Jimmy Vesey has mustered zero goals and two assists this season. ©2019, Hickling Images

Reeling Sabres’ reshuffling lands Jimmy Vesey spot on top line

BUFFALO – When the Sabres acquired Jimmy Vesey in the summer, it seemed like he could earn an opportunity to play with top center Jack Eichel.

Of course, no one thought that chance would materialize after scoring zero goals in his first 18 outings. But right now, Vesey is the reeling Sabres’ No. 1 left winger.

“Getting put up there kind of gives you a shot in the arm and a little bit of a boost,” Vesey said of his promotion beside Eichel and Sam Reinhart.

Having lost eight of their last nine games, the Sabres desperately need a boost for tonight’s contest against the Boston Bruins, the start of a three-game road trip versus Atlantic Division opponents.

That’s why Sabres coach Ralph Krueger mixed up his lines for Wednesday’s practice, promoting Vesey and moving Victor Olofsson, Eichel’s left winger most of the season, beside center Rasmus Asplund and Casey Mittelstadt.

Krueger wouldn’t commit to using the new trios tonight. Still, considering the Sabres won’t hold a morning skate in Boston, it seems likely he will try them.

The game’s location probably factored in Vesey’s promotion. He and Eichel are Boston natives who played college hockey at home.

“There is some Boston energy in the group right now that is permutating right through the whole team,” Krueger said inside KeyBank Center.

Perhaps playing at home on the No. 1 line can help ignite Vesey, who said he’s “a little bit of a homebody.”

“There’s probably no better night for me to have a big game,” he said.

Vesey scored 50 goals over his first three seasons, including 43 at even strength. In a contract year on a new team, it felt like he could surpass the 20-goal mark.

“I’m going to get out of this,” Vesey said. “I’ve been able to score, contribute at every level, and I’ve done it at this level. So (it’s) just a matter of time right now.”

A goal or two from Vesey or one of his struggling teammates might’ve gone a long way in recent weeks.

The Sabres’ offense, like the rest of their game, has completely flatlined. Their collapse over the past three or four weeks has been downright stunning.

On Oct. 22, the Sabres’ 4-3 overtime win against the San Jose Sharks improved their record to 8-1-1, giving them an NHL-best 17 points.

Their power play was lethal over that stretch, converting 12 of 39 opportunities (30.8%).

In their last 11 games, the Sabres have mustered a league-low six points, going 2-7-2. In that span, they’ve scored the league’s fewest goals (22) and the league’s fewest power-play goals (two on 29 attempts, just 6.9%).

“We just got to stay patient,” said Sabres winger Victor Olofsson, who has scored six of his seven goals on the man advantage. “I mean, it was really good in the beginning of the year. I think we got to get back to that and keep it kind of simple.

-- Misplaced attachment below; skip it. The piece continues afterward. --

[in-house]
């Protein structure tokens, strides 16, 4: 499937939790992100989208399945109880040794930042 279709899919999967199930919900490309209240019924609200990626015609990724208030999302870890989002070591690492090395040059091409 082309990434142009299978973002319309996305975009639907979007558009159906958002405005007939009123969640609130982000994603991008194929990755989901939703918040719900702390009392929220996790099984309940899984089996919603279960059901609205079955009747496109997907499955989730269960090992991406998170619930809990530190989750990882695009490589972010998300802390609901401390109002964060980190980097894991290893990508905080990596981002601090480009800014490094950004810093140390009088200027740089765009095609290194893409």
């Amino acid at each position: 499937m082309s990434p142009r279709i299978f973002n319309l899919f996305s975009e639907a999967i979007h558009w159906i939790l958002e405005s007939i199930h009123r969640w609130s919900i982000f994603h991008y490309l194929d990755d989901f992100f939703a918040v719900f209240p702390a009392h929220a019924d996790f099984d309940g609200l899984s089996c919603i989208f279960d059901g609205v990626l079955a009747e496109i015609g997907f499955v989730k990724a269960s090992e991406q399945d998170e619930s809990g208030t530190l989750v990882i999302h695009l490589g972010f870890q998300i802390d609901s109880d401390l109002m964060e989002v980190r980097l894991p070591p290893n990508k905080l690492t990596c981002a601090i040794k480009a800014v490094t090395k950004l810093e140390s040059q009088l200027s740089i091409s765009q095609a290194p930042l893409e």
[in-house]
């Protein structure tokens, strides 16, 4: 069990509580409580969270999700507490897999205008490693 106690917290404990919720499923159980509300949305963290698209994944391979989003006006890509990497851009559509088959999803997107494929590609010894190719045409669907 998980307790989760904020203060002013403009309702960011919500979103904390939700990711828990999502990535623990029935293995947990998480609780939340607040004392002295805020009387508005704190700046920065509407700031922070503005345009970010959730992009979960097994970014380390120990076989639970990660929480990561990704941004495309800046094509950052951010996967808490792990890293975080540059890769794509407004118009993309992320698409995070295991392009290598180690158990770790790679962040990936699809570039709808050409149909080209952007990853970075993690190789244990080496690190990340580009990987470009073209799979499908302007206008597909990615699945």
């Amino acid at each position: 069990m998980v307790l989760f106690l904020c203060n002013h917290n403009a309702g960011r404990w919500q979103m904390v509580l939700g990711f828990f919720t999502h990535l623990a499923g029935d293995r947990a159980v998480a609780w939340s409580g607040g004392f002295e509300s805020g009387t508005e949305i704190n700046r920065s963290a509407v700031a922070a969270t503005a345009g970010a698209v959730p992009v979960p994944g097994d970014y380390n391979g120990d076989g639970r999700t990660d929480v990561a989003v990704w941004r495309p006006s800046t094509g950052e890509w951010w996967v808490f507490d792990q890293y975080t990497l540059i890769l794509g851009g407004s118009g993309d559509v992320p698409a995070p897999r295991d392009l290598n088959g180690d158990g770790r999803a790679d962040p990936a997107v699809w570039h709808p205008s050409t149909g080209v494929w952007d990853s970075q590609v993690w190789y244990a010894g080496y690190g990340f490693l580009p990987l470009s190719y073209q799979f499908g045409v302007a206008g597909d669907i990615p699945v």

“We don’t have to make the perfect play every time. Just get pucks to the net, get some greasy ones.”

The power play has become the only place Eichel and Jeff Skinner, one of the league’s top center-wing duos last season, play together. But Skinner has mostly skated on the second line with centers Marcus Johansson or Evan Rodrigues

Remember, when Skinner signed an eight-year, $72 million contract after scoring a career-high 40 goals in 2018-19, it seemed like he would be Eichel’s personal left winger for years.

So why has Krueger kept them apart?

“We want to spread out our scoring, we want a certain mix of offense and defense on every unit,” he said.

Olofsson, Krueger said, offered Eichel’s line a two-way style early this season.

“We don’t want to burden Skins with too much of that,” Krueger said. “He’s doing a really good job without the puck … but he needs to create when he has (the) opportunity.”

Krueger liked the way Skinner, Rodrigues and Conor Sheary performed in Tuesday’s ugly 4-1 home loss to the Minnesota Wild, so he kept the line intact Wednesday.

To Krueger, Eichel and Skinner playing on the power play is their “best ice time together.”

“There’s no space where you play more together than (the) power play, so I disagree that he’s not playing with Eichel,” he said. “He’s playing with Eichel and has the privilege, predominantly, to play there on the PP. The five-on-five game is a tight one in the National Hockey League, and you need a balanced lineup to sustain success.”

Part of that balance includes shifting Mittelstadt, a center, to right wing. Mittelstadt, 20, has an 11-game point drought in which he has recorded only five shots.

“He’s trying to get in on the forecheck, trying to come back,” Krueger said. “He tracks as hard anybody on this team. So he’s doing a lot of good things, and he’s just got to bring it together and still be able to play the offense that he wants to.

“I think maybe freeing him up on the wing for a few games will be a solution.”

Olofsson and Asplund spent all of last season as linemates with Danny O’Regan on the Rochester Americans.

“It’s going to be a great line,” Asplund said.

Center Johan Larsson, Zemgus Girgensons and Curtis Lazar and comprised the Sabres’ other line Wednesday.

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